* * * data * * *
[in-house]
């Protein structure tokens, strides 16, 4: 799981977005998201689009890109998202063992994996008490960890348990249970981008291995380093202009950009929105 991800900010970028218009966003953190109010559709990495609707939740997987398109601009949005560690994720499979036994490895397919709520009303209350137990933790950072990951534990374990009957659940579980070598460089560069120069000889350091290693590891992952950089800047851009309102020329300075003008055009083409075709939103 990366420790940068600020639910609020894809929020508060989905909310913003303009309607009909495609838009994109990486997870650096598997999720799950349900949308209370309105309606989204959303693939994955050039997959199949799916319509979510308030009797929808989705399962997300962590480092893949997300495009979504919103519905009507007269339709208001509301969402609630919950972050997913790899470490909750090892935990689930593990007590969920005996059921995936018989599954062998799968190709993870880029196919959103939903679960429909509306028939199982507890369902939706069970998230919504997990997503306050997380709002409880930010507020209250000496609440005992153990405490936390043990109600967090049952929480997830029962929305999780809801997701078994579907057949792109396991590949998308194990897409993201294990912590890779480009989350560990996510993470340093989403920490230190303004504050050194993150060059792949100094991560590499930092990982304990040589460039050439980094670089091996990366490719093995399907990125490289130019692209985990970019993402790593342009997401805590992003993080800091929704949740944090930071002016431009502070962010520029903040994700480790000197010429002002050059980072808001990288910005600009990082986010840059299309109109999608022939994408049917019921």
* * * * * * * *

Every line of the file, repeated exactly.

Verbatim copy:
[in-house]
């Protein structure tokens, strides 16, 4: 799981977005998201689009890109998202063992994996008490960890348990249970981008291995380093202009950009929105 991800900010970028218009966003953190109010559709990495609707939740997987398109601009949005560690994720499979036994490895397919709520009303209350137990933790950072990951534990374990009957659940579980070598460089560069120069000889350091290693590891992952950089800047851009309102020329300075003008055009083409075709939103 990366420790940068600020639910609020894809929020508060989905909310913003303009309607009909495609838009994109990486997870650096598997999720799950349900949308209370309105309606989204959303693939994955050039997959199949799916319509979510308030009797929808989705399962997300962590480092893949997300495009979504919103519905009507007269339709208001509301969402609630919950972050997913790899470490909750090892935990689930593990007590969920005996059921995936018989599954062998799968190709993870880029196919959103939903679960429909509306028939199982507890369902939706069970998230919504997990997503306050997380709002409880930010507020209250000496609440005992153990405490936390043990109600967090049952929480997830029962929305999780809801997701078994579907057949792109396991590949998308194990897409993201294990912590890779480009989350560990996510993470340093989403920490230190303004504050050194993150060059792949100094991560590499930092990982304990040589460039050439980094670089091996990366490719093995399907990125490289130019692209985990970019993402790593342009997401805590992003993080800091929704949740944090930071002016431009502070962010520029903040994700480790000197010429002002050059980072808001990288910005600009990082986010840059299309109109999608022939994408049917019921």